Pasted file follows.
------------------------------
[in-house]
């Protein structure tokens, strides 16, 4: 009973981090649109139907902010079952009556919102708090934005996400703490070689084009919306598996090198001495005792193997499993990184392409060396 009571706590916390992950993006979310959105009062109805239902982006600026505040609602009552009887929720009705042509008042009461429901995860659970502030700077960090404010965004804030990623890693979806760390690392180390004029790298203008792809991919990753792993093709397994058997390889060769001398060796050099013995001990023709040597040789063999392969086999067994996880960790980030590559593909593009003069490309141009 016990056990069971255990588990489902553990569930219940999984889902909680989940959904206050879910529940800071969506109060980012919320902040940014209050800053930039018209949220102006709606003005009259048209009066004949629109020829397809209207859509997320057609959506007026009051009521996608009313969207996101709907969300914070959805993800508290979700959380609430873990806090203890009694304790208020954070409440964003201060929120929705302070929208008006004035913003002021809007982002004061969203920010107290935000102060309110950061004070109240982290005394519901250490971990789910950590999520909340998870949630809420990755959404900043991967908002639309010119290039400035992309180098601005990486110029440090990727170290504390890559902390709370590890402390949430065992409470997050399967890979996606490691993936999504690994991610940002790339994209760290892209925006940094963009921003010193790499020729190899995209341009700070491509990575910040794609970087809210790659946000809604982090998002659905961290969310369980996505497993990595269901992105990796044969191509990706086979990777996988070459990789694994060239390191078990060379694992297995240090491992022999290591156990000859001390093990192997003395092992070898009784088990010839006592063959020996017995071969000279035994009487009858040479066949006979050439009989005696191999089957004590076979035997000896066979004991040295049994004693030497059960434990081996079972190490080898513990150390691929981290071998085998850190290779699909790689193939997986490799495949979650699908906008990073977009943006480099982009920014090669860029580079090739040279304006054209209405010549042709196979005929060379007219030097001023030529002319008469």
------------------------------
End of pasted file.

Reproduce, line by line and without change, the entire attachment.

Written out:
[in-house]
């Protein structure tokens, strides 16, 4: 009973981090649109139907902010079952009556919102708090934005996400703490070689084009919306598996090198001495005792193997499993990184392409060396 009571706590916390992950993006979310959105009062109805239902982006600026505040609602009552009887929720009705042509008042009461429901995860659970502030700077960090404010965004804030990623890693979806760390690392180390004029790298203008792809991919990753792993093709397994058997390889060769001398060796050099013995001990023709040597040789063999392969086999067994996880960790980030590559593909593009003069490309141009 016990056990069971255990588990489902553990569930219940999984889902909680989940959904206050879910529940800071969506109060980012919320902040940014209050800053930039018209949220102006709606003005009259048209009066004949629109020829397809209207859509997320057609959506007026009051009521996608009313969207996101709907969300914070959805993800508290979700959380609430873990806090203890009694304790208020954070409440964003201060929120929705302070929208008006004035913003002021809007982002004061969203920010107290935000102060309110950061004070109240982290005394519901250490971990789910950590999520909340998870949630809420990755959404900043991967908002639309010119290039400035992309180098601005990486110029440090990727170290504390890559902390709370590890402390949430065992409470997050399967890979996606490691993936999504690994991610940002790339994209760290892209925006940094963009921003010193790499020729190899995209341009700070491509990575910040794609970087809210790659946000809604982090998002659905961290969310369980996505497993990595269901992105990796044969191509990706086979990777996988070459990789694994060239390191078990060379694992297995240090491992022999290591156990000859001390093990192997003395092992070898009784088990010839006592063959020996017995071969000279035994009487009858040479066949006979050439009989005696191999089957004590076979035997000896066979004991040295049994004693030497059960434990081996079972190490080898513990150390691929981290071998085998850190290779699909790689193939997986490799495949979650699908906008990073977009943006480099982009920014090669860029580079090739040279304006054209209405010549042709196979005929060379007219030097001023030529002319008469």